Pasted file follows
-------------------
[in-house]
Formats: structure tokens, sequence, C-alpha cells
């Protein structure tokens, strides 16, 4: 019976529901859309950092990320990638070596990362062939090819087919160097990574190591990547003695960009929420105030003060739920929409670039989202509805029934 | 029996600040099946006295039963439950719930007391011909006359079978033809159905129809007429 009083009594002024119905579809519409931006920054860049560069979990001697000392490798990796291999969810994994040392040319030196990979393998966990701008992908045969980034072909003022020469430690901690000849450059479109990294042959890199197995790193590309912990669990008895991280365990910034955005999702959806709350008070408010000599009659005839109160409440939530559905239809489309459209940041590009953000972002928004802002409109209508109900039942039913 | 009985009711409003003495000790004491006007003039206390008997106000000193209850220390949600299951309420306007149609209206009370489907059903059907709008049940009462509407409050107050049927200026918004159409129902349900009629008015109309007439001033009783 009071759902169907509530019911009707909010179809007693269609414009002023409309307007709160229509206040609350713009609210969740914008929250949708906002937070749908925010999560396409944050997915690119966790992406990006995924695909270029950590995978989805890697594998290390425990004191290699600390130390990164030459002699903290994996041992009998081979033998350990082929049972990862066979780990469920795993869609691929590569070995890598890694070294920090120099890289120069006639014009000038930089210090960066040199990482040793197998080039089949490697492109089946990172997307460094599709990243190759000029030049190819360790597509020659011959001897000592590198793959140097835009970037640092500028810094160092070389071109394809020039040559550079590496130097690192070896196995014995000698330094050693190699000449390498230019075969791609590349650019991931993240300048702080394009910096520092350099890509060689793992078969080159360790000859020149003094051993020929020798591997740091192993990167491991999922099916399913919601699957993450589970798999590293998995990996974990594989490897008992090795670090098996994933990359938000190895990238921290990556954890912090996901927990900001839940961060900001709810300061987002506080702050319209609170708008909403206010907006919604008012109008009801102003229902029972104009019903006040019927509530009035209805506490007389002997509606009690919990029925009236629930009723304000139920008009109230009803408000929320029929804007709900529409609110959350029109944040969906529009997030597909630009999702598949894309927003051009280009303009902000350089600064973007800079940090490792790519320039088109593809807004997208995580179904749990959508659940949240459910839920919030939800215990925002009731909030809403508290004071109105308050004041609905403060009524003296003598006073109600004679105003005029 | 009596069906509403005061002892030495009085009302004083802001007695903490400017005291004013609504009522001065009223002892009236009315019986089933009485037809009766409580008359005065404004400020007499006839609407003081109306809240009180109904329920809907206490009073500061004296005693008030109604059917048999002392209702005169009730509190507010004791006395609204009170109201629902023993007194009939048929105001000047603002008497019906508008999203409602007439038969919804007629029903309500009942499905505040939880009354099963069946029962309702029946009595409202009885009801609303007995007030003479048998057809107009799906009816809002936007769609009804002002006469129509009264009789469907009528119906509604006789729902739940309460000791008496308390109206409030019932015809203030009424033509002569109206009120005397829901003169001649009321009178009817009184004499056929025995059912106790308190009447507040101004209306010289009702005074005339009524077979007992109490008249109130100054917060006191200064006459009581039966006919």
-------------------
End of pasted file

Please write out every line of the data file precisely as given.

[in-house]
Formats: structure tokens, sequence, C-alpha cells
């Protein structure tokens, strides 16, 4: 019976529901859309950092990320990638070596990362062939090819087919160097990574190591990547003695960009929420105030003060739920929409670039989202509805029934 | 029996600040099946006295039963439950719930007391011909006359079978033809159905129809007429 009083009594002024119905579809519409931006920054860049560069979990001697000392490798990796291999969810994994040392040319030196990979393998966990701008992908045969980034072909003022020469430690901690000849450059479109990294042959890199197995790193590309912990669990008895991280365990910034955005999702959806709350008070408010000599009659005839109160409440939530559905239809489309459209940041590009953000972002928004802002409109209508109900039942039913 | 009985009711409003003495000790004491006007003039206390008997106000000193209850220390949600299951309420306007149609209206009370489907059903059907709008049940009462509407409050107050049927200026918004159409129902349900009629008015109309007439001033009783 009071759902169907509530019911009707909010179809007693269609414009002023409309307007709160229509206040609350713009609210969740914008929250949708906002937070749908925010999560396409944050997915690119966790992406990006995924695909270029950590995978989805890697594998290390425990004191290699600390130390990164030459002699903290994996041992009998081979033998350990082929049972990862066979780990469920795993869609691929590569070995890598890694070294920090120099890289120069006639014009000038930089210090960066040199990482040793197998080039089949490697492109089946990172997307460094599709990243190759000029030049190819360790597509020659011959001897000592590198793959140097835009970037640092500028810094160092070389071109394809020039040559550079590496130097690192070896196995014995000698330094050693190699000449390498230019075969791609590349650019991931993240300048702080394009910096520092350099890509060689793992078969080159360790000859020149003094051993020929020798591997740091192993990167491991999922099916399913919601699957993450589970798999590293998995990996974990594989490897008992090795670090098996994933990359938000190895990238921290990556954890912090996901927990900001839940961060900001709810300061987002506080702050319209609170708008909403206010907006919604008012109008009801102003229902029972104009019903006040019927509530009035209805506490007389002997509606009690919990029925009236629930009723304000139920008009109230009803408000929320029929804007709900529409609110959350029109944040969906529009997030597909630009999702598949894309927003051009280009303009902000350089600064973007800079940090490792790519320039088109593809807004997208995580179904749990959508659940949240459910839920919030939800215990925002009731909030809403508290004071109105308050004041609905403060009524003296003598006073109600004679105003005029 | 009596069906509403005061002892030495009085009302004083802001007695903490400017005291004013609504009522001065009223002892009236009315019986089933009485037809009766409580008359005065404004400020007499006839609407003081109306809240009180109904329920809907206490009073500061004296005693008030109604059917048999002392209702005169009730509190507010004791006395609204009170109201629902023993007194009939048929105001000047603002008497019906508008999203409602007439038969919804007629029903309500009942499905505040939880009354099963069946029962309702029946009595409202009885009801609303007995007030003479048998057809107009799906009816809002936007769609009804002002006469129509009264009789469907009528119906509604006789729902739940309460000791008496308390109206409030019932015809203030009424033509002569109206009120005397829901003169001649009321009178009817009184004499056929025995059912106790308190009447507040101004209306010289009702005074005339009524077979007992109490008249109130100054917060006191200064006459009581039966006919």